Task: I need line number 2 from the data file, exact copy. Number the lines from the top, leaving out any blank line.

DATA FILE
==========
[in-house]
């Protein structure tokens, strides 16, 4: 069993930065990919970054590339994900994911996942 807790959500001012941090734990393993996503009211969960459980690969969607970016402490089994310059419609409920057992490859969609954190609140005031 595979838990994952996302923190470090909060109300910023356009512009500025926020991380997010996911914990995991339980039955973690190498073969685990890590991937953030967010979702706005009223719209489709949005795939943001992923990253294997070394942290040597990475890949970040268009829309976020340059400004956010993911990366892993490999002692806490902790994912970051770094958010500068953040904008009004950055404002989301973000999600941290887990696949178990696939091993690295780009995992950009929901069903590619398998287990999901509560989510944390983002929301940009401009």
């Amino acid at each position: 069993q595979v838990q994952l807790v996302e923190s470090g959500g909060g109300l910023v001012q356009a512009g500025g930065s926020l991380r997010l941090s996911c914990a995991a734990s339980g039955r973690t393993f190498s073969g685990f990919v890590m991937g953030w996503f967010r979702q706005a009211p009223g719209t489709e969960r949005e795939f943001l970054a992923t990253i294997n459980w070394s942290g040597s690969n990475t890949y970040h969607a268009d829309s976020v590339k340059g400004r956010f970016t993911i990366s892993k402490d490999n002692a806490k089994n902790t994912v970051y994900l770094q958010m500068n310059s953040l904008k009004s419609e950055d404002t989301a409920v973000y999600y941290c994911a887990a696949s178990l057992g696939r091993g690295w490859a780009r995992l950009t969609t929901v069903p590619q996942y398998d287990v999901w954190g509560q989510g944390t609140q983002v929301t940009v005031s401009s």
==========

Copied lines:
């Protein structure tokens, strides 16, 4: 069993930065990919970054590339994900994911996942 807790959500001012941090734990393993996503009211969960459980690969969607970016402490089994310059419609409920057992490859969609954190609140005031 595979838990994952996302923190470090909060109300910023356009512009500025926020991380997010996911914990995991339980039955973690190498073969685990890590991937953030967010979702706005009223719209489709949005795939943001992923990253294997070394942290040597990475890949970040268009829309976020340059400004956010993911990366892993490999002692806490902790994912970051770094958010500068953040904008009004950055404002989301973000999600941290887990696949178990696939091993690295780009995992950009929901069903590619398998287990999901509560989510944390983002929301940009401009």